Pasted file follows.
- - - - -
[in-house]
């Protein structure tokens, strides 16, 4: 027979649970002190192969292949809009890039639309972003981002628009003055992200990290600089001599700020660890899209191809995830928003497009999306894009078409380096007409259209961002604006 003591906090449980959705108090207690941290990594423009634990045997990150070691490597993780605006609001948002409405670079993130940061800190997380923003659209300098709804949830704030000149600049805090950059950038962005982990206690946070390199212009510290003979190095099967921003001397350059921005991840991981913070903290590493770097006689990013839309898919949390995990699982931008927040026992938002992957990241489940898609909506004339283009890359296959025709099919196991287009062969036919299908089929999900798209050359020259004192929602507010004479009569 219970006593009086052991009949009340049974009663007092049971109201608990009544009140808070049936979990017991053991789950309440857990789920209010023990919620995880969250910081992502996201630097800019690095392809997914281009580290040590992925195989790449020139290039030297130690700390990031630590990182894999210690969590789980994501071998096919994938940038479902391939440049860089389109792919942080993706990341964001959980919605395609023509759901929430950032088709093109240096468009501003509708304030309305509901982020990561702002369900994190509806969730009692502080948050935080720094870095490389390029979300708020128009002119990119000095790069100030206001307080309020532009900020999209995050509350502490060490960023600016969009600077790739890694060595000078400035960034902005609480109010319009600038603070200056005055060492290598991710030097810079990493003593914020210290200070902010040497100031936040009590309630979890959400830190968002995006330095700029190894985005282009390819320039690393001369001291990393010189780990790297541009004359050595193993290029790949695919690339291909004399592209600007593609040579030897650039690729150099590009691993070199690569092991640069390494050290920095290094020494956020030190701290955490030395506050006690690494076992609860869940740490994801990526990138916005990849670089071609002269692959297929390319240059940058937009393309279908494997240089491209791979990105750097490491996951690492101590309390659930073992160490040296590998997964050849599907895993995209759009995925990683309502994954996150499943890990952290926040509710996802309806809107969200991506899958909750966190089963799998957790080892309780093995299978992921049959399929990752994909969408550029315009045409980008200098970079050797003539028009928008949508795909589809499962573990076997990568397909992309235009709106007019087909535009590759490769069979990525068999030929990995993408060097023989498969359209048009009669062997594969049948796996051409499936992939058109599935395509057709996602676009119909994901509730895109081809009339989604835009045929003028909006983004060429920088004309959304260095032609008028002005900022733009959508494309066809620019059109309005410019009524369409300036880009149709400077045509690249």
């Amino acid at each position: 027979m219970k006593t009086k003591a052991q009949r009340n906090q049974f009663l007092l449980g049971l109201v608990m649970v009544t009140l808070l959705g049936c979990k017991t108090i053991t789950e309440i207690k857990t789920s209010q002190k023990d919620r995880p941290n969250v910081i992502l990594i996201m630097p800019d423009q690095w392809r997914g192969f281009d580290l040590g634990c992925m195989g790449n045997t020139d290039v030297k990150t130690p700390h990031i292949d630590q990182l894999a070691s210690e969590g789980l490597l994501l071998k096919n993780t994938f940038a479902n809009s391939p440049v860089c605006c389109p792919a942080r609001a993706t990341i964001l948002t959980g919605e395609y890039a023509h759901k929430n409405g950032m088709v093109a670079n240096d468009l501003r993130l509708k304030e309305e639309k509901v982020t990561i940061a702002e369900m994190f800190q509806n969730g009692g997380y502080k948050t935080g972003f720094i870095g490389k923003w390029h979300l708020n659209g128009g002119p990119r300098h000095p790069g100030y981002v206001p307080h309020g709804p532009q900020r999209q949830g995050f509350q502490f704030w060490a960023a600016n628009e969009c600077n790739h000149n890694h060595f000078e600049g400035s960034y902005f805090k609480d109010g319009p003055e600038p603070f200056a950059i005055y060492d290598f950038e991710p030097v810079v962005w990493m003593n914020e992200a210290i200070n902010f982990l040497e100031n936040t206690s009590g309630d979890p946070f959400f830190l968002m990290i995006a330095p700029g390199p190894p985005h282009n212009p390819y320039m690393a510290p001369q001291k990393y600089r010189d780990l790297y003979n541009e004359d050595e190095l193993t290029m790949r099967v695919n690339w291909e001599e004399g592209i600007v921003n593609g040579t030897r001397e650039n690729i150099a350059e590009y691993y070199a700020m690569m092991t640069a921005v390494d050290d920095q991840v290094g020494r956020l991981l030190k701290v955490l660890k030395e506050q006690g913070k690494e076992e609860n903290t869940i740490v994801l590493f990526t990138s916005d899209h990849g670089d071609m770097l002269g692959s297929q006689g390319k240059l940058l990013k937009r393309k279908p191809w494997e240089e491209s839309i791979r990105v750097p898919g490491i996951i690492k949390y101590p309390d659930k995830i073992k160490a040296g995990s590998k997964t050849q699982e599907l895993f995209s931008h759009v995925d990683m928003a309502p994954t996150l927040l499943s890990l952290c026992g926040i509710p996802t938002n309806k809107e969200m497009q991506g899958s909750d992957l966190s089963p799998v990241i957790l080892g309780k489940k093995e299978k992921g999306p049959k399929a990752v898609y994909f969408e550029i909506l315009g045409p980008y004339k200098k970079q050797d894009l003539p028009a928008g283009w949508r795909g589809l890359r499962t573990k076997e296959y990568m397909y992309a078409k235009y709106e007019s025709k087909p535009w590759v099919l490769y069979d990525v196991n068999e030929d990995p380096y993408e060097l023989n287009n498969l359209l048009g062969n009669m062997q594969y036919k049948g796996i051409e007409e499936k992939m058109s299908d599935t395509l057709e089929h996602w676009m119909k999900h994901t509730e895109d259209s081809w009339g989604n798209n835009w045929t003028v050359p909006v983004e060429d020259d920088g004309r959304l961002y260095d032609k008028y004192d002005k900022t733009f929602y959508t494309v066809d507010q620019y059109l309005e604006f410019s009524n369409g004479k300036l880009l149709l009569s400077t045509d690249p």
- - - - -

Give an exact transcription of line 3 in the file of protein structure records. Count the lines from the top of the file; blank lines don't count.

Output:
């Amino acid at each position: 027979m219970k006593t009086k003591a052991q009949r009340n906090q049974f009663l007092l449980g049971l109201v608990m649970v009544t009140l808070l959705g049936c979990k017991t108090i053991t789950e309440i207690k857990t789920s209010q002190k023990d919620r995880p941290n969250v910081i992502l990594i996201m630097p800019d423009q690095w392809r997914g192969f281009d580290l040590g634990c992925m195989g790449n045997t020139d290039v030297k990150t130690p700390h990031i292949d630590q990182l894999a070691s210690e969590g789980l490597l994501l071998k096919n993780t994938f940038a479902n809009s391939p440049v860089c605006c389109p792919a942080r609001a993706t990341i964001l948002t959980g919605e395609y890039a023509h759901k929430n409405g950032m088709v093109a670079n240096d468009l501003r993130l509708k304030e309305e639309k509901v982020t990561i940061a702002e369900m994190f800190q509806n969730g009692g997380y502080k948050t935080g972003f720094i870095g490389k923003w390029h979300l708020n659209g128009g002119p990119r300098h000095p790069g100030y981002v206001p307080h309020g709804p532009q900020r999209q949830g995050f509350q502490f704030w060490a960023a600016n628009e969009c600077n790739h000149n890694h060595f000078e600049g400035s960034y902005f805090k609480d109010g319009p003055e600038p603070f200056a950059i005055y060492d290598f950038e991710p030097v810079v962005w990493m003593n914020e992200a210290i200070n902010f982990l040497e100031n936040t206690s009590g309630d979890p946070f959400f830190l968002m990290i995006a330095p700029g390199p190894p985005h282009n212009p390819y320039m690393a510290p001369q001291k990393y600089r010189d780990l790297y003979n541009e004359d050595e190095l193993t290029m790949r099967v695919n690339w291909e001599e004399g592209i600007v921003n593609g040579t030897r001397e650039n690729i150099a350059e590009y691993y070199a700020m690569m092991t640069a921005v390494d050290d920095q991840v290094g020494r956020l991981l030190k701290v955490l660890k030395e506050q006690g913070k690494e076992e609860n903290t869940i740490v994801l590493f990526t990138s916005d899209h990849g670089d071609m770097l002269g692959s297929q006689g390319k240059l940058l990013k937009r393309k279908p191809w494997e240089e491209s839309i791979r990105v750097p898919g490491i996951i690492k949390y101590p309390d659930k995830i073992k160490a040296g995990s590998k997964t050849q699982e599907l895993f995209s931008h759009v995925d990683m928003a309502p994954t996150l927040l499943s890990l952290c026992g926040i509710p996802t938002n309806k809107e969200m497009q991506g899958s909750d992957l966190s089963p799998v990241i957790l080892g309780k489940k093995e299978k992921g999306p049959k399929a990752v898609y994909f969408e550029i909506l315009g045409p980008y004339k200098k970079q050797d894009l003539p028009a928008g283009w949508r795909g589809l890359r499962t573990k076997e296959y990568m397909y992309a078409k235009y709106e007019s025709k087909p535009w590759v099919l490769y069979d990525v196991n068999e030929d990995p380096y993408e060097l023989n287009n498969l359209l048009g062969n009669m062997q594969y036919k049948g796996i051409e007409e499936k992939m058109s299908d599935t395509l057709e089929h996602w676009m119909k999900h994901t509730e895109d259209s081809w009339g989604n798209n835009w045929t003028v050359p909006v983004e060429d020259d920088g004309r959304l961002y260095d032609k008028y004192d002005k900022t733009f929602y959508t494309v066809d507010q620019y059109l309005e604006f410019s009524n369409g004479k300036l880009l149709l009569s400077t045509d690249p």